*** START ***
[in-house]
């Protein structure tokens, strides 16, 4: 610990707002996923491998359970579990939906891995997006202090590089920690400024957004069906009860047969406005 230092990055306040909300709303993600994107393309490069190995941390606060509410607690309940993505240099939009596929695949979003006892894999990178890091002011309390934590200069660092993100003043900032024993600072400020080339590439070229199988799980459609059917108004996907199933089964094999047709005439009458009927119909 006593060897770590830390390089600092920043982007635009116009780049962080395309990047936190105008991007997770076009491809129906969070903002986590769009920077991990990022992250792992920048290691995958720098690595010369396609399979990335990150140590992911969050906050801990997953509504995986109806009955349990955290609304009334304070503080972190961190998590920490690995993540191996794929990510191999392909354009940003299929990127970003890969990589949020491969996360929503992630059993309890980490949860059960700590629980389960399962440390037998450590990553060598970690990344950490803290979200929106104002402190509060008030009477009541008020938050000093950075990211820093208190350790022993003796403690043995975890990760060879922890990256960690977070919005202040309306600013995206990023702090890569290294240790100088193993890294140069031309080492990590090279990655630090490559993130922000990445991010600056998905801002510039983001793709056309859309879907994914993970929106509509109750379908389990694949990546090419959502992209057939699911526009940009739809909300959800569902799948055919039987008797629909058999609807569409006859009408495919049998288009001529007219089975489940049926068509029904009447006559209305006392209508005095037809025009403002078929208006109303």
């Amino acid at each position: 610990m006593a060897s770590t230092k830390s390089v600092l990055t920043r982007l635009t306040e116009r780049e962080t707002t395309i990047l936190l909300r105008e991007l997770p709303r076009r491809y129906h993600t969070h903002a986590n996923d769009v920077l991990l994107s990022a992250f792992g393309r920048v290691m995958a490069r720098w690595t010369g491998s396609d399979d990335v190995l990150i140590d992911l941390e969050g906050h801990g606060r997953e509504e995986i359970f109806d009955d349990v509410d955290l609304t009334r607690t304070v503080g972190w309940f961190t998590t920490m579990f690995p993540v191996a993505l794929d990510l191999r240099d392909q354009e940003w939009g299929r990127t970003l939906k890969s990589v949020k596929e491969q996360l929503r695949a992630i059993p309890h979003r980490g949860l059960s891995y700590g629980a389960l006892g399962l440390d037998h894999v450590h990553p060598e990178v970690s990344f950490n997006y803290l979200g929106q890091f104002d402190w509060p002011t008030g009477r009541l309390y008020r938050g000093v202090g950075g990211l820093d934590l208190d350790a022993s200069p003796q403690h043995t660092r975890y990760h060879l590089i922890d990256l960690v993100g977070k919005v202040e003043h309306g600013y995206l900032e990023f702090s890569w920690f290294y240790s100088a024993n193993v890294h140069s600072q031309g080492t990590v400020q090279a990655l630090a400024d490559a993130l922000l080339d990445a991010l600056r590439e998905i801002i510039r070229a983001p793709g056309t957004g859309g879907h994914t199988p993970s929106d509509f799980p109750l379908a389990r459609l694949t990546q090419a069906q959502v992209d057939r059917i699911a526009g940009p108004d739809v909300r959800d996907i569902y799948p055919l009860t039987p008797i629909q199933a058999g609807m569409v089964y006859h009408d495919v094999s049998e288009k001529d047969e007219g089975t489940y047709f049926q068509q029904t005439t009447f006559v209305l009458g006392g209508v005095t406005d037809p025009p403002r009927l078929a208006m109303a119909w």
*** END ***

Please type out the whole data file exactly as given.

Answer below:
[in-house]
């Protein structure tokens, strides 16, 4: 610990707002996923491998359970579990939906891995997006202090590089920690400024957004069906009860047969406005 230092990055306040909300709303993600994107393309490069190995941390606060509410607690309940993505240099939009596929695949979003006892894999990178890091002011309390934590200069660092993100003043900032024993600072400020080339590439070229199988799980459609059917108004996907199933089964094999047709005439009458009927119909 006593060897770590830390390089600092920043982007635009116009780049962080395309990047936190105008991007997770076009491809129906969070903002986590769009920077991990990022992250792992920048290691995958720098690595010369396609399979990335990150140590992911969050906050801990997953509504995986109806009955349990955290609304009334304070503080972190961190998590920490690995993540191996794929990510191999392909354009940003299929990127970003890969990589949020491969996360929503992630059993309890980490949860059960700590629980389960399962440390037998450590990553060598970690990344950490803290979200929106104002402190509060008030009477009541008020938050000093950075990211820093208190350790022993003796403690043995975890990760060879922890990256960690977070919005202040309306600013995206990023702090890569290294240790100088193993890294140069031309080492990590090279990655630090490559993130922000990445991010600056998905801002510039983001793709056309859309879907994914993970929106509509109750379908389990694949990546090419959502992209057939699911526009940009739809909300959800569902799948055919039987008797629909058999609807569409006859009408495919049998288009001529007219089975489940049926068509029904009447006559209305006392209508005095037809025009403002078929208006109303």
């Amino acid at each position: 610990m006593a060897s770590t230092k830390s390089v600092l990055t920043r982007l635009t306040e116009r780049e962080t707002t395309i990047l936190l909300r105008e991007l997770p709303r076009r491809y129906h993600t969070h903002a986590n996923d769009v920077l991990l994107s990022a992250f792992g393309r920048v290691m995958a490069r720098w690595t010369g491998s396609d399979d990335v190995l990150i140590d992911l941390e969050g906050h801990g606060r997953e509504e995986i359970f109806d009955d349990v509410d955290l609304t009334r607690t304070v503080g972190w309940f961190t998590t920490m579990f690995p993540v191996a993505l794929d990510l191999r240099d392909q354009e940003w939009g299929r990127t970003l939906k890969s990589v949020k596929e491969q996360l929503r695949a992630i059993p309890h979003r980490g949860l059960s891995y700590g629980a389960l006892g399962l440390d037998h894999v450590h990553p060598e990178v970690s990344f950490n997006y803290l979200g929106q890091f104002d402190w509060p002011t008030g009477r009541l309390y008020r938050g000093v202090g950075g990211l820093d934590l208190d350790a022993s200069p003796q403690h043995t660092r975890y990760h060879l590089i922890d990256l960690v993100g977070k919005v202040e003043h309306g600013y995206l900032e990023f702090s890569w920690f290294y240790s100088a024993n193993v890294h140069s600072q031309g080492t990590v400020q090279a990655l630090a400024d490559a993130l922000l080339d990445a991010l600056r590439e998905i801002i510039r070229a983001p793709g056309t957004g859309g879907h994914t199988p993970s929106d509509f799980p109750l379908a389990r459609l694949t990546q090419a069906q959502v992209d057939r059917i699911a526009g940009p108004d739809v909300r959800d996907i569902y799948p055919l009860t039987p008797i629909q199933a058999g609807m569409v089964y006859h009408d495919v094999s049998e288009k001529d047969e007219g089975t489940y047709f049926q068509q029904t005439t009447f006559v209305l009458g006392g209508v005095t406005d037809p025009p403002r009927l078929a208006m109303a119909w």